Growing up, some of my favorite memories are of watching and later helping my dad in his garage to build various woodworking projects. He didn’t have what some may call a “professional” garage with ducted dust collection and every power tool in existence, but he did have all the basic tools needed to bring various projects to life (rocking horses, bookcases, desks, etc…). In fact all of my baby toys were hand-made by my dad which included wooden cars and wooden animals to name a few. The memory filled scents of sawdust, hot wood from the belt sander, and wood glue, will forever be with me.
Now that I’m older and on my own, I long to follow in his footsteps and utilize the skills he instilled into me to build various wood projects of my own. As part of this process, and limited by the cost of mass purchasing all the needed tools directly, I set out to build my own version of a tablesaw. With my dad’s help during a visit, we constructed a multi-function table.
Unfortunately, I did not think at the time to take a lot of pictures during construction, so I will attempt to describe its construction. Obviously, the first step was to build a box to house everything. I opted to utilize 1/2 plywood with 2×2 bracing and 2×4 legs for the basic box. Looking at the tools I wanted to include on the table (Circular Saw, Jigsaw for use as a bandsaw alternative, and Router) I layed them out on the floor in a way that seemed to work, keeping in mind additional space to help support the wood that was being cut. Using these measurements, we constructed the box utilizing glue and wood screws.
After the main body was built, we started work on the tabletop. We again used 1/2 in plywood for the top so that we didnt take away too much usable cut depth from the two saws (the distance the blades have to pass through the wood tabletop before breaching the surface to cut the desired item). Once the top was cut to desired size, we positioned the tools where they seemed to fit best and cut the appropriate holes/slots for the blades to pass through.
Next, we had to find a way to mount the tools. Being that my current tool collection is limited, I wanted the ability to remove the tools when needed for use elsewhere. To make this possible, we utilized Prong T-Nuts that were recessed into the table surface (Available at local hardware stores). I then covered the nuts with wood putty and sanded smooth.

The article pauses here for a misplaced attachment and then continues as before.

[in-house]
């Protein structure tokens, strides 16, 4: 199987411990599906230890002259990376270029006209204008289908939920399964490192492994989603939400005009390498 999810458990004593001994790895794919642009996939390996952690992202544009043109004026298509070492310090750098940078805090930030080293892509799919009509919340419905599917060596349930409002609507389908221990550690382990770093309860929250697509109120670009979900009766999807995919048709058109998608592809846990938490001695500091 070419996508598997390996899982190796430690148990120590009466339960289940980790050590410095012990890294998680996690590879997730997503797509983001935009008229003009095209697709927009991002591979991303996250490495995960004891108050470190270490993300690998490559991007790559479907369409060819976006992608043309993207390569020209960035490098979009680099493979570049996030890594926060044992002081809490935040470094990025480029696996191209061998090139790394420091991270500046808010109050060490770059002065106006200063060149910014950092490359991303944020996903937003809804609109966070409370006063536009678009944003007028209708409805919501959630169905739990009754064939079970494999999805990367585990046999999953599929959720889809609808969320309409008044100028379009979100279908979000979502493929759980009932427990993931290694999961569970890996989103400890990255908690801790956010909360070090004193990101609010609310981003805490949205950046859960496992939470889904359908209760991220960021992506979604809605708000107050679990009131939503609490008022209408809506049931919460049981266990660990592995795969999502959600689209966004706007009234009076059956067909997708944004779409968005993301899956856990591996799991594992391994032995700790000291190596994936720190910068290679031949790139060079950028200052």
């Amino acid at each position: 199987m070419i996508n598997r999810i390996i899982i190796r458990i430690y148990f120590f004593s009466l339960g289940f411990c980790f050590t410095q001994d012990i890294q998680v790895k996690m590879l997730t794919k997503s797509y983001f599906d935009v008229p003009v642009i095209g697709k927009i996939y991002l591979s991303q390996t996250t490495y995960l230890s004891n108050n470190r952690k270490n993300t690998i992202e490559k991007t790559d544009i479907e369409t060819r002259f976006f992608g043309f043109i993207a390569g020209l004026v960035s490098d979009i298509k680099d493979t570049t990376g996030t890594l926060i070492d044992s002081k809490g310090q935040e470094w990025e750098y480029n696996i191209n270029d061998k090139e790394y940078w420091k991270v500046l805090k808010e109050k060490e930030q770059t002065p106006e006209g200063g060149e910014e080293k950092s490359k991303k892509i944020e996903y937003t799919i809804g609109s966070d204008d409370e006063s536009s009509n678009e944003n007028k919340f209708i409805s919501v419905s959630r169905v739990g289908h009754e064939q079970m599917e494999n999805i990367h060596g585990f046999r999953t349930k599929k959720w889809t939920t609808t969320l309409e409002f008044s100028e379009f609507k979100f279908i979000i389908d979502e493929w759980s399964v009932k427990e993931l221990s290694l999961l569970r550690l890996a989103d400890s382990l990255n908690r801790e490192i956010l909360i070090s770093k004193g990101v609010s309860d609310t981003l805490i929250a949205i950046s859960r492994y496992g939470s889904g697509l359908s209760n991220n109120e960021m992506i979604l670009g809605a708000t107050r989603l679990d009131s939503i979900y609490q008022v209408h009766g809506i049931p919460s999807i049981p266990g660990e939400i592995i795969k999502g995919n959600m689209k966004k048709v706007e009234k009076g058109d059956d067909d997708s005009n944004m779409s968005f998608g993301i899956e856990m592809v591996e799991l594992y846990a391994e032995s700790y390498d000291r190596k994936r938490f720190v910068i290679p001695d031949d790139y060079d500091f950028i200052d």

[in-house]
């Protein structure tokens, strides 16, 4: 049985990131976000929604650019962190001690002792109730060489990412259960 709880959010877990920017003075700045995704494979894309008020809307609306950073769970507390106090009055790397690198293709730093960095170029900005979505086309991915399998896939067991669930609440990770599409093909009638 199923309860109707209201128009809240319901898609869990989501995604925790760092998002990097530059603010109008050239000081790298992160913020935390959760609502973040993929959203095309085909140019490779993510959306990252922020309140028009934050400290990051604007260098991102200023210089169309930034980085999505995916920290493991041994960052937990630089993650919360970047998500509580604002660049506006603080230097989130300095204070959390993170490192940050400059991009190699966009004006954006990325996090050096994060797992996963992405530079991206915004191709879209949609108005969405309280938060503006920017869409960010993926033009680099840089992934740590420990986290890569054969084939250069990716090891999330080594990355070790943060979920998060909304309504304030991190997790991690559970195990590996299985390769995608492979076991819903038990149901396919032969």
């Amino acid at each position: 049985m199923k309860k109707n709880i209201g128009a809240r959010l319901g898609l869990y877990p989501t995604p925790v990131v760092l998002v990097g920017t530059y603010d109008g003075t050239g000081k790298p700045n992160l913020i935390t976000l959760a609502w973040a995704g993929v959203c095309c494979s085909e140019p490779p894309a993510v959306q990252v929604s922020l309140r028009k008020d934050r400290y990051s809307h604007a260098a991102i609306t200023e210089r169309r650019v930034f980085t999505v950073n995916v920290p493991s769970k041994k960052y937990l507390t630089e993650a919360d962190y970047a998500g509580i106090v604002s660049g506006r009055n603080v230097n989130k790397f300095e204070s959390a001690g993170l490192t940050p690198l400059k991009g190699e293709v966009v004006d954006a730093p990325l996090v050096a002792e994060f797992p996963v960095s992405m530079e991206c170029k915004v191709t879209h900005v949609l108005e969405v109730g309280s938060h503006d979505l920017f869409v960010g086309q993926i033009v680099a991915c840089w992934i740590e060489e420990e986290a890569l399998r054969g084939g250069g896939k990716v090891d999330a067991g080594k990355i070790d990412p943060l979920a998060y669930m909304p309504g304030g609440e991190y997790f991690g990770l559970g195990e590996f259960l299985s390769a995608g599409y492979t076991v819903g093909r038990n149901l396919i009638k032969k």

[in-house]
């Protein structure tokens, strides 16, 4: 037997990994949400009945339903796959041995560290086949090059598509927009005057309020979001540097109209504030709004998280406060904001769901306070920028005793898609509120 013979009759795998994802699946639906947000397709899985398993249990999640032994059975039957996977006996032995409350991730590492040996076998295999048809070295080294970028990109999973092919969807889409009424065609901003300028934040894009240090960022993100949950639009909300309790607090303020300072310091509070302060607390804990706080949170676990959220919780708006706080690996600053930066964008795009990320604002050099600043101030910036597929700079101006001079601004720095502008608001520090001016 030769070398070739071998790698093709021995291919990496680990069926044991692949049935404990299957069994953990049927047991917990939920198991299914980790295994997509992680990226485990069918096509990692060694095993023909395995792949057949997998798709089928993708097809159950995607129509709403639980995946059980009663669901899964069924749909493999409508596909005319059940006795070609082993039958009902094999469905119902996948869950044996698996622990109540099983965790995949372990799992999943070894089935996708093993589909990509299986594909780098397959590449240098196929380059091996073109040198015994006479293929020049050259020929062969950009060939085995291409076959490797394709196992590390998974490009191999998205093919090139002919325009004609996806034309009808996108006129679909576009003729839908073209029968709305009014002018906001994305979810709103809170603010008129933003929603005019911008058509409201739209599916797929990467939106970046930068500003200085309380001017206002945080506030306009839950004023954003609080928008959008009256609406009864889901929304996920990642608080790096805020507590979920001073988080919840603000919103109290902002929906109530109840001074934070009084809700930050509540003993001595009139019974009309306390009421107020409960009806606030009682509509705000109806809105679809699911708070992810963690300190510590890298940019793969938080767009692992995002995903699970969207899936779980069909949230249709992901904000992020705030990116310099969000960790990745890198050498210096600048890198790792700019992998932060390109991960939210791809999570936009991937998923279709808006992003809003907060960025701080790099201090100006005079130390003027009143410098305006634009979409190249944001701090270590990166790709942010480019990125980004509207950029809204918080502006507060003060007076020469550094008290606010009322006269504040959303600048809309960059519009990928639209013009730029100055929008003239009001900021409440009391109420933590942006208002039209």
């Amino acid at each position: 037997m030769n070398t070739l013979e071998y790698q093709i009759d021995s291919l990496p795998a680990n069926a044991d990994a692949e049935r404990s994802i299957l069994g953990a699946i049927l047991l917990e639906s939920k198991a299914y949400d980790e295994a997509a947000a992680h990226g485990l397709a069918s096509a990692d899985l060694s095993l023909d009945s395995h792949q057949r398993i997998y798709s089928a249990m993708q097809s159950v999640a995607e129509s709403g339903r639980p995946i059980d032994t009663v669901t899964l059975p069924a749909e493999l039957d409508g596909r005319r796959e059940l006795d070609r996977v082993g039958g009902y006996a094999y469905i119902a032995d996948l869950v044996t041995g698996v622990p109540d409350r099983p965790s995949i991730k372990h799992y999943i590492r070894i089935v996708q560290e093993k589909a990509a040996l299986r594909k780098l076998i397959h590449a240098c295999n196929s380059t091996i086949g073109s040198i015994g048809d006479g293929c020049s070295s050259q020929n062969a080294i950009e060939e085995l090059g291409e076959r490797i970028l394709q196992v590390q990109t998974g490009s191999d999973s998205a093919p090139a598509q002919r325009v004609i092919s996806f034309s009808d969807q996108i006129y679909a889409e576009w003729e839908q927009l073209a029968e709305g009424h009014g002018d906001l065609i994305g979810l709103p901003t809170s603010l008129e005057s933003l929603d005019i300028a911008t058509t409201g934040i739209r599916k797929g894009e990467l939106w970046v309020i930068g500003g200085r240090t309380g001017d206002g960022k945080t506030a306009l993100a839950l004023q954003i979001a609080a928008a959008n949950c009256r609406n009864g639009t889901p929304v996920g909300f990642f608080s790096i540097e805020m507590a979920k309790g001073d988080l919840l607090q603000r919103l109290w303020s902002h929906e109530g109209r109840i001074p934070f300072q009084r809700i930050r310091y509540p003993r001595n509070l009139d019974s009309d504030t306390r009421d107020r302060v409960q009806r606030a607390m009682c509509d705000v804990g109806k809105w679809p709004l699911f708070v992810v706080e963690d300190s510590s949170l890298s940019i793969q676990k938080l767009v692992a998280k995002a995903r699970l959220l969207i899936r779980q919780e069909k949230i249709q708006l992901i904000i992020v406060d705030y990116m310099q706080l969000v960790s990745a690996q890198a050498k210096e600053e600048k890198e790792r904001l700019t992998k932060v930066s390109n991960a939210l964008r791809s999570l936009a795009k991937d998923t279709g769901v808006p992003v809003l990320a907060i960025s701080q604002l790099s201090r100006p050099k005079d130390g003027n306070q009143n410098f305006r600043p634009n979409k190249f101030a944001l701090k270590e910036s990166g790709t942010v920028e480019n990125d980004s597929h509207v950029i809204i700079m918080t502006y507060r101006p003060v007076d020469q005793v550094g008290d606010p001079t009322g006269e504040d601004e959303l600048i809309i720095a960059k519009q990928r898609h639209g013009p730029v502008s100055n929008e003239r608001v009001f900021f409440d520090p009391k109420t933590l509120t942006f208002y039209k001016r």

Some of the saws had pre-existing mounting holes in their shoe plates, however, we did have to drill a few more in order to properly secure them to the table. I currently use flathead screws to secure the tools into the t-nuts but plan to eventually change to a wingnut or knob screw setup for quicker install/removal. I already had a mounting plate for my router which I inset to keep flush with tabletop.
We added some standard hinges and clasps to secure the tabletop to the main box body and some locking wheels to the legs for easier movement. Finally, I installed some built-in electrical switches and outlets so I can control each tool individually. I don’t have a good photo of the electrical setup, but will add one soon. I wired it to a heavy extension cord so I can plug the table in at a convenient location. It is crucial that you use a heavy gauge extension cord (12g preferred) so as not to burn out your tools.
That’s about it. The build was fairly simple and was complete in a few hours. Looking back after lots of use, however, I would make a few changes (and probably will rebuild the table at some point unless I can afford a commercially built table saw before then).
- Build a thicker tabletop that can accept inset T-Track for stops/guides. A thicker tabletop would require an inset mounting plate for saws so as not to take away cuttable depth.
- Create a sloped floor to box with attachment for shop-vac in order to remove the buildup of sawdust.
- Add side vents to help keep tools cool during longs running periods.
- Add an emergency power stop switch for extra safety. (I bought one as seen in pictures, but it wasn’t rated for high enough amps)